Multiple severe acute respiratory syndrome coronavirus 2 (SARS-CoV-2) variants that possess mutations associated with increased transmission and antibody escape have arisen over the course of the current pandemic. Although the current vaccines have largely been effective against past variants, the number of mutations found on the Omicron (B.1.1.529) spike protein appear to diminish the protection conferred by pre-existing immunity. Using vesicular stomatitis virus (VSV) pseudoparticles expressing the spike protein of several SARS-CoV-2 variants, we evaluated the magnitude and breadth of the neutralizing antibody response over time in individuals after infection and in mRNA-vaccinated individuals. We observed that boosting increases the magnitude of the antibody response to wildtype (D614), Beta, Delta, and Omicron variants; however, the Omicron variant was the most resistant to neutralization. We further observed that vaccinated healthy adults had robust and broad antibody responses whereas responses may have been reduced in vaccinated pregnant women, underscoring the importance of learning how to maximize mRNA vaccine responses in pregnant populations. Findings from this study show substantial heterogeneity in the magnitude and breadth of responses after infection and mRNA vaccination and may support the addition of more conserved viral antigens to existing SARS-CoV-2 vaccines.

    View details for DOI 10.1126/scitranslmed.abn7842

    View details for PubMedID 35025672

  • Toll-Like Receptor 9 Activation Rescues Impaired Antibody Response in Needle-free Intradermal DNA Vaccination SCIENTIFIC REPORTS Arunachalam, P. S., Mishra, R., Badarinath, K., Selvam, D., Payeli, S. K., Stout, R. R., Ranga, U. 2016; 6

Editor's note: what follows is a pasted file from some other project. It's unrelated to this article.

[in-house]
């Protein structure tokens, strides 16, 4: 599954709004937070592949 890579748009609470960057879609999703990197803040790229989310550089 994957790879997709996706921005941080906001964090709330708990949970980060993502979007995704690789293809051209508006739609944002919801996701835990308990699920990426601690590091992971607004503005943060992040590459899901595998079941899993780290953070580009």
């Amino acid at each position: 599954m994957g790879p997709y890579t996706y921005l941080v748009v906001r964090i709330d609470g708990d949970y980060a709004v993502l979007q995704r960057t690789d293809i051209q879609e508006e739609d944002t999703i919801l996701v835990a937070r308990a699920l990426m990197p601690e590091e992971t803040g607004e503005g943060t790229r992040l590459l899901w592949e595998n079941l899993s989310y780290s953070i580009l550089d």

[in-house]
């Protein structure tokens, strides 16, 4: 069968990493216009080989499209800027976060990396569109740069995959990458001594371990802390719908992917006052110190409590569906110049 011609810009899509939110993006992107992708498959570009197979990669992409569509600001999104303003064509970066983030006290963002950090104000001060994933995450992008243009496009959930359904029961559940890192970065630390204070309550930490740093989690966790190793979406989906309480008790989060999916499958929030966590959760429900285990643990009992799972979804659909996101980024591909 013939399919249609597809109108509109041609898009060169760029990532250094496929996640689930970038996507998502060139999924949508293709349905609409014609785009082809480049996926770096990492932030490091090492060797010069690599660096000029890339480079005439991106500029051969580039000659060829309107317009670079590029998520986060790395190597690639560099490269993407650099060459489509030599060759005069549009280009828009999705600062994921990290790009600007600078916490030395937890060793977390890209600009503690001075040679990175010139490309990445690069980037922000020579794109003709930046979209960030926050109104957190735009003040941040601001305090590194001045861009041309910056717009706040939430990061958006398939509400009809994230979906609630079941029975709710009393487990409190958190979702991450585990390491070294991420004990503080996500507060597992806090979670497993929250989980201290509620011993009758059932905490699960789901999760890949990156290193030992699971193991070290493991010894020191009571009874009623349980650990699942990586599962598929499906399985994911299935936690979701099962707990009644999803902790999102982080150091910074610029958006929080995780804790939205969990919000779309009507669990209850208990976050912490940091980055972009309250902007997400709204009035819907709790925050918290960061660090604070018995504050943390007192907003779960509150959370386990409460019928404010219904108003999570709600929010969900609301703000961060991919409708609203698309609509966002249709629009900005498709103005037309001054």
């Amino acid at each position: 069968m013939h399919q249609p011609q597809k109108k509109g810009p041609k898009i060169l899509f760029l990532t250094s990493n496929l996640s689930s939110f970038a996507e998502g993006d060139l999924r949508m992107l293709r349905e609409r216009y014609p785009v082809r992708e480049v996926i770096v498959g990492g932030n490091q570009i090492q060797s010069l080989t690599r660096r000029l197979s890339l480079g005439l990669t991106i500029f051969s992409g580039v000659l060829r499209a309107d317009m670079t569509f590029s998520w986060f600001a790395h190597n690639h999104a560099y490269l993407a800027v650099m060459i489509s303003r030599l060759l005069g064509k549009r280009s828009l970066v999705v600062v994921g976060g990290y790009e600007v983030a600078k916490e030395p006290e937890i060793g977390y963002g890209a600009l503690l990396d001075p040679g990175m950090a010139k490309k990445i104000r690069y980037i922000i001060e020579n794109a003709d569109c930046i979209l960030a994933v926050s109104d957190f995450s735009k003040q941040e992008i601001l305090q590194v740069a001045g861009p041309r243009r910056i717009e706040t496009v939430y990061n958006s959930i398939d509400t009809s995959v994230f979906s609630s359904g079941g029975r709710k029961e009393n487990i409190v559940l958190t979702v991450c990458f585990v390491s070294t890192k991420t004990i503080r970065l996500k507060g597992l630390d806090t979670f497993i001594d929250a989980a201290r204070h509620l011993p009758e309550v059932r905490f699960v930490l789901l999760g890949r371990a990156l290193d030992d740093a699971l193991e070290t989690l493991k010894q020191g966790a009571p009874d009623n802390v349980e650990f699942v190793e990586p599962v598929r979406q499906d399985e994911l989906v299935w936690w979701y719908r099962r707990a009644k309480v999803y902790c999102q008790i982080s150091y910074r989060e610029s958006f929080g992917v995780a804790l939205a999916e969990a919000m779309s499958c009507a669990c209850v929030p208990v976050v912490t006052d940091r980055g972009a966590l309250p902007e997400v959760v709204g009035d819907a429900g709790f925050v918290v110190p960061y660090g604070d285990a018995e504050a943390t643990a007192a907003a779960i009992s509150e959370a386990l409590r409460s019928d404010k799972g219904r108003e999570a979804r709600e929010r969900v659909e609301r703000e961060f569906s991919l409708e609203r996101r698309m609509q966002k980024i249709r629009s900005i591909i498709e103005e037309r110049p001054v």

The delivery of plasmid DNA to the skin can target distinct subsets of dermal dendritic cells to confer a superior immune response. The needle-free immunization technology offers a reliable, safe and efficient means to administer intradermal (ID) injections. We report here that the ID injection of DNA vectors using an NF device (NF-ID) elicits a superior cell-mediated immune response, at much lesser DNA dosage, comparable in magnitude to the traditional intramuscular immunization. However, the humoral response is significantly impaired, possibly at the stage of B cell isotype switching. We found that the NF-ID administration deposits the DNA primarily on the epidermis resulting in a rapid loss of the DNA as well as the synthesized antigen due to the faster regeneration rate of the skin layers. Therefore, despite the immune-rich nature of the skin, the NF-ID immunization of DNA vectors may be limited by the impaired humoral response. Additional booster injections are required to augment the antibody response. As an alternative and a viable solution, we rescued the IgG response by coadministration of a Toll-like receptor 9 agonist, among other adjuvants examined. Our work has important implication for the optimization of the emerging needle-free technology for ID immunization.

    View details for DOI 10.1038/srep33564

    View details for Web of Science ID 000383946000001

    View details for PubMedID 27658623

    View details for PubMedCentralID PMC5034244